Control Centre tips
Add new controls: Like the previous version of iOS, you can add and remove controls from Control Centre. Head to Settings > Control Centre > Customise Controls and then choose which controls you’d like to add.
Reorganise controls: To change the order of those controls you’ve added, tap and hold the three-bar icon on the right of whichever control you’d like to move, then move it up and down the list to wherever you’d like it to be.
Expand controls: Some controls can become full screen, just long press on the control you want to expand and it’ll fill the screen.
Switch on personal hotspot: By default, the connectivity control only has four options in it. If you long press to expand it, you’ll get a full screen control with two more options. Tap on the personal hotspot icon to switch it on.
Activate screen recording: One of the options added in 2018 which you can add to Control Centre is Screen Recording. Make sure you add the control, then open Control Centre and press the icon that looks like a solid white circle inside a thin white ring. From now on it’ll record everything that happens on your screen. Press the control again when you’re done, and it’ll save a video to your Photos app automatically.
Adjust flashlight/torch brightness: You can switch on your camera flash, using it as a torch, by opening Control Centre and tapping on the torch icon. If you want to adjust the brightness, long press the icon, then adjust the full-screen slider that appears.
Quickly switch where audio is played: One cool feature is the ability to change where music is playing. While music is playing, through Apple Music, Spotify, or wherever, long press on the music control or just tap the little icon in the top corner of the music control. This brings up a pop-up showing available devices that you can play through. This could be connected earphones, a Bluetooth speaker, Apple TV, your iPhone or any AirPlay device.
Set a quick timer: Instead of heading to the timer app, you can long press on the timer icon, then slide up or down on the full-screen to set a timer anywhere from one minute to two hours long.
How to access HomeKit devices: Open Control Center and then tap on the little icon that looks like a house.
Lock Screen tips
Open camera from the lock screen: Instead of swipe gestures, Apple has incorporated a camera button in the bottom right corner of the lock screen. Press it, and you’ll go straight to the camera app.
Switch on your torch: Just like the camera, there’s a lock screen button for switching on your torch/LED light. Press it, and you’ve got a torch.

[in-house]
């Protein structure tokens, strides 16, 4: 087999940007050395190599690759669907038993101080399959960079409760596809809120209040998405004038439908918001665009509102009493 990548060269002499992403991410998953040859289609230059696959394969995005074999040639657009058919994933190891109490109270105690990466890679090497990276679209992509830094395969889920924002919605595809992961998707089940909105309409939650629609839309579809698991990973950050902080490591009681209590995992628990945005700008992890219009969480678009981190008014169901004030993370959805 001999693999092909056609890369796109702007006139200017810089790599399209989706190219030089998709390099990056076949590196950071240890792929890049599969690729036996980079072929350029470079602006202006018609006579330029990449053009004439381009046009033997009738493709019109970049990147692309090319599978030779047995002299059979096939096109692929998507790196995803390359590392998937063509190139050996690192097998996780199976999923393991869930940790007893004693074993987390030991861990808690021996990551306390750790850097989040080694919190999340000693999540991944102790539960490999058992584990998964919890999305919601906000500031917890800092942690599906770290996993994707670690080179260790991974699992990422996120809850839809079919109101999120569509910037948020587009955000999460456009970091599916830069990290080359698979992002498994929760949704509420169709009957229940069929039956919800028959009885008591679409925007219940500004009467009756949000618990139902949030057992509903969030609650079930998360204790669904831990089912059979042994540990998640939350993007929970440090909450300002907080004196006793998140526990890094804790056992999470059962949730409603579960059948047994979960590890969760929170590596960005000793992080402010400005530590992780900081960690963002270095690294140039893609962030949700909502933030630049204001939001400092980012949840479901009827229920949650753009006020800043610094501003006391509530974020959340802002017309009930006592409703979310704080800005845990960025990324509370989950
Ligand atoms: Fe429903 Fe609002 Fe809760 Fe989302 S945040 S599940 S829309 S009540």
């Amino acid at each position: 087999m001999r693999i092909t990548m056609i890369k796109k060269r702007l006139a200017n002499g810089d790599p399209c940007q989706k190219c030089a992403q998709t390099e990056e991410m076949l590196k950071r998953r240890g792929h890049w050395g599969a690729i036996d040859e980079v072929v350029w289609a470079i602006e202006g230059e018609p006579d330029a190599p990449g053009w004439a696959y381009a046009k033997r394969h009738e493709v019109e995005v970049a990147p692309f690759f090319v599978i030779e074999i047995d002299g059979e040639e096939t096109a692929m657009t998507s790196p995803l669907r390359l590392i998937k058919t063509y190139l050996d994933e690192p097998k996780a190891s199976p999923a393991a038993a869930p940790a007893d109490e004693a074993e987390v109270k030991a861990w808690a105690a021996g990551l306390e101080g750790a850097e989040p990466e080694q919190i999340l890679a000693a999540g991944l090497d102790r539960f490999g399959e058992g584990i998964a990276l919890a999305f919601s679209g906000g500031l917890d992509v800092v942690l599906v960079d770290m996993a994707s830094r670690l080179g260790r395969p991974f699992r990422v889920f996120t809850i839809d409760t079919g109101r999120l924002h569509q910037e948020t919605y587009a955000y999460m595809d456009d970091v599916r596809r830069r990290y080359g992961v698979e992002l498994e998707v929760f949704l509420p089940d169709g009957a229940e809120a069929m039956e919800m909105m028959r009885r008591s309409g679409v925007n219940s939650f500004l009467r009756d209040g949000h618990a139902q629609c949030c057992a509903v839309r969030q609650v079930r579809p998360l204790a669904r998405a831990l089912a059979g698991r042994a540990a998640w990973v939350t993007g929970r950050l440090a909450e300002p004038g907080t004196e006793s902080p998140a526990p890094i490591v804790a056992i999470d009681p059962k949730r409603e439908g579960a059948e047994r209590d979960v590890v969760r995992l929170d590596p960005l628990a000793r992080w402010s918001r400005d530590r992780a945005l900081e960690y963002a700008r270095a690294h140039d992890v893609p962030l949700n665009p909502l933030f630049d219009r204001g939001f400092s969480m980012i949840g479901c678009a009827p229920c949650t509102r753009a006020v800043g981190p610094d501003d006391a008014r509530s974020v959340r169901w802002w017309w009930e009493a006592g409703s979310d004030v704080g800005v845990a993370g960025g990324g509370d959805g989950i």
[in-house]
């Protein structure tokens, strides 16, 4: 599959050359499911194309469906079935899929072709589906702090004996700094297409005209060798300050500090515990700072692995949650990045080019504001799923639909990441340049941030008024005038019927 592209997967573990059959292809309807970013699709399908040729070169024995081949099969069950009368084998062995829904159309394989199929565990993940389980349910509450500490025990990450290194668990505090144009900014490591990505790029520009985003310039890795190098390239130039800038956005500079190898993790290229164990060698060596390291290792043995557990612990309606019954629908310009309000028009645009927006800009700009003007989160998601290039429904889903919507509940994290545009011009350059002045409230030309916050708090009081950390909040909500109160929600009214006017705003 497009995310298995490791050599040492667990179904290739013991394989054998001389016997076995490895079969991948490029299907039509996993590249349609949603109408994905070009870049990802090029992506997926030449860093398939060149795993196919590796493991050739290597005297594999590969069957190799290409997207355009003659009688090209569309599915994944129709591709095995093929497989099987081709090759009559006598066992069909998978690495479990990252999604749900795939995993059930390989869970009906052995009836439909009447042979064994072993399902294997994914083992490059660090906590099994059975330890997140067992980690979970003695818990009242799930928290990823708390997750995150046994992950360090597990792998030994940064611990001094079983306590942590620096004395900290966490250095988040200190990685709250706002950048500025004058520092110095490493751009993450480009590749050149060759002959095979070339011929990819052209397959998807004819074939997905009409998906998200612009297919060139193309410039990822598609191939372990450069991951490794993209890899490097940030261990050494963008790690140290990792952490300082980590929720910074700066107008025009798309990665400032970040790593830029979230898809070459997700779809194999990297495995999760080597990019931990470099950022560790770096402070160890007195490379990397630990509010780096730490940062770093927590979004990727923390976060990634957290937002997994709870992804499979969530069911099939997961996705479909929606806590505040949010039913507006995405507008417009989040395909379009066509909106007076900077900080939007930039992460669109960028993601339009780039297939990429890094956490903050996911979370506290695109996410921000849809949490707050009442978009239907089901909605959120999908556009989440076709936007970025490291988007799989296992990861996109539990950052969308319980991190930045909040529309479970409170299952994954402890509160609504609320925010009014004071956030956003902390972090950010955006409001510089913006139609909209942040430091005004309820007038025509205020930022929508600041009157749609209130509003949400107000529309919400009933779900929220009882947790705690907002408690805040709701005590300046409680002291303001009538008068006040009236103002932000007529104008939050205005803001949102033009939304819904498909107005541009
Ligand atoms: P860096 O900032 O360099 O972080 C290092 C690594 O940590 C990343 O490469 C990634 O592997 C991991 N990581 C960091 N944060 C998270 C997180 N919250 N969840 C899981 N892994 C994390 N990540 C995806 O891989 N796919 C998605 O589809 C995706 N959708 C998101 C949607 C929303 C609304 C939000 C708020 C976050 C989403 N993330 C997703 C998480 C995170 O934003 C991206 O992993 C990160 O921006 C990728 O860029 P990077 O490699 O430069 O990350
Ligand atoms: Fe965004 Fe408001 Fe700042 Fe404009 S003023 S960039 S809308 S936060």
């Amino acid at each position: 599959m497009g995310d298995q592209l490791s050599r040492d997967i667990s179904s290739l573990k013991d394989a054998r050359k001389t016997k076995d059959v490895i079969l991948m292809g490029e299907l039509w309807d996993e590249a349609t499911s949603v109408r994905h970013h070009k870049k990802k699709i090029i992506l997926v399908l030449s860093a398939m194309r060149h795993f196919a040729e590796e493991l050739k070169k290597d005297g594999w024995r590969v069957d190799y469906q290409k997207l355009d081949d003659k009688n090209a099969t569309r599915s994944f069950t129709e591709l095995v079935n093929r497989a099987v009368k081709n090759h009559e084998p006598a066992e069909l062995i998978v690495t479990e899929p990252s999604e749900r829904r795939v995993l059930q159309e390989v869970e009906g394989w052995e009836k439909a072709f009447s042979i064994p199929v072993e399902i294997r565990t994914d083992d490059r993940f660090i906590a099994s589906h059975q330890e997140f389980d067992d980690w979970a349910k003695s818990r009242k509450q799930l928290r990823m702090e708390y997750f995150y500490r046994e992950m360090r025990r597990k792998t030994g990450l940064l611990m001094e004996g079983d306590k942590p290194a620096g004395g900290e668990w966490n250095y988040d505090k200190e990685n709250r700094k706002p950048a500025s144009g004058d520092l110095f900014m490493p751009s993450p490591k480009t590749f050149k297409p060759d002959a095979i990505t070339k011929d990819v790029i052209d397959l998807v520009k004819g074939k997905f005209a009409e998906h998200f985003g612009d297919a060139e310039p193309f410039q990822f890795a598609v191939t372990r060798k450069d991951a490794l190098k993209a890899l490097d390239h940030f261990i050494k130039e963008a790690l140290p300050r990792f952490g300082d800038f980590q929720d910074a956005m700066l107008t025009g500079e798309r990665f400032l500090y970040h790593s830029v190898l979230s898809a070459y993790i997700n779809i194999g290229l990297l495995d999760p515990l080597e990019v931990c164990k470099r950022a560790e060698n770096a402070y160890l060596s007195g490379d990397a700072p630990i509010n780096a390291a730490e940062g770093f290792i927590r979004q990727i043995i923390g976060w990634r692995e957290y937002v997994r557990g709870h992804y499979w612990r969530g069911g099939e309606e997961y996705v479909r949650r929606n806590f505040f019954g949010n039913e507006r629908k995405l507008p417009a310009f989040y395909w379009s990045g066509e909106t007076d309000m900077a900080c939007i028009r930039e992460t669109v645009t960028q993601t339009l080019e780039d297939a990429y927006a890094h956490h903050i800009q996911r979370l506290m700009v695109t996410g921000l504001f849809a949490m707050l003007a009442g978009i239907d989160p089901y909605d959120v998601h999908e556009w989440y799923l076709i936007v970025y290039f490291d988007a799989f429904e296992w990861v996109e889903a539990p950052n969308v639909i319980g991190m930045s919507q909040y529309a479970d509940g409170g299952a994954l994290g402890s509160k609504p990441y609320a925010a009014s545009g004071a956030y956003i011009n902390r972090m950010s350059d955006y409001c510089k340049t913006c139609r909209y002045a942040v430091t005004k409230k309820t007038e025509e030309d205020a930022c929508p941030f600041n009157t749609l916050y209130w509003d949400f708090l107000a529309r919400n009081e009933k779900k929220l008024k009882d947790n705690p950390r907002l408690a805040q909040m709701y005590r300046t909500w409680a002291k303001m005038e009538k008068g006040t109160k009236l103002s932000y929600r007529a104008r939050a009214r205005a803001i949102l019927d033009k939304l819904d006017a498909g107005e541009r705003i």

Tap to wake: By default, you can wake up your iPhone 11 or 11 Pro just by tapping on the screen when it’s in standby. It’ll light up and show your lock screen.
Raise your phone to wake: Simply pick up the phone in standby and it will wake up showing you all the notifications you’ve got on the Lock screen. To turn this feature on or off go to Settings > Display & Brightness, then toggle Raise to Wake.
Notification Centre: On your lock screen, as usual, new notifications pop up as standard. However, if you want to quickly get to older ones you’ve read or ignored, swipe up on the middle of the lock screen and it’ll show “Notification Centre”, collating your previous notifications. Be careful not to start from too low down, otherwise you’ll just unlock your phone and go to your home screen.
Clear notifications: With Notification Centre on screen, press the little “x” in the corner and tap the “clear”.
How to access Today View widgets on the lock screen: Another really simple one. Swipe from left to right on your lock screen.
How to add/remove widgets: iOS 10 introduced a Today View page, where you can show widgets from any apps that support it. Since then, it’s remained largely unchanged. To add, remove or reorganise, go to the Today view (swipe left to right on the lock screen or first home screen) and then scroll all the way to the bottom. Tap on the edit button to customise which widgets show and in what order.
Quick Reply: When a notification comes in – depending on whether it’s enabled by the developer – you can reply immediately without having to open the specific app. To do this, pull down the notification to reveal the actions you can take. Or, from the lock screen, you can long press the notification and tap “reply”, then start typing.
Clear individual/grouped notifications from the Lock Screen: You can clear an individual notification or grouped notifications from an app by simply swiping from right to left and then tapping “clear” or “clear all”.
Check your average battery consumption: Head to Settings > Battery and you’ll see two graphs. One shows the battery level, the other shows your screen-on and screen-off activity. There are two tabs. One shows your last 24 hours, the other shows up to two weeks. This way you can see how active your phone life is on average, and breakdowns showing your average screen-on and screen-off times show beneath the graphs.
Enable Low-Power Mode: The Low Power Mode (Settings > Battery) lets you reduce power consumption. The feature disables or reduces background app refresh, auto-downloads, mail fetch, and more (when enabled). You can turn it on at any point, or you are prompted to turn it on at the 20 and 10 per cent notification markers. You can also add a control to Control Centre, and access it quickly by swiping up to access CC and tapping on the battery icon.
Find battery guzzling apps: iOS specifically tells you which apps are using the most juice. Go to Settings > Battery and then scroll down to the section that gives you a detailed look at all your battery-guzzling apps.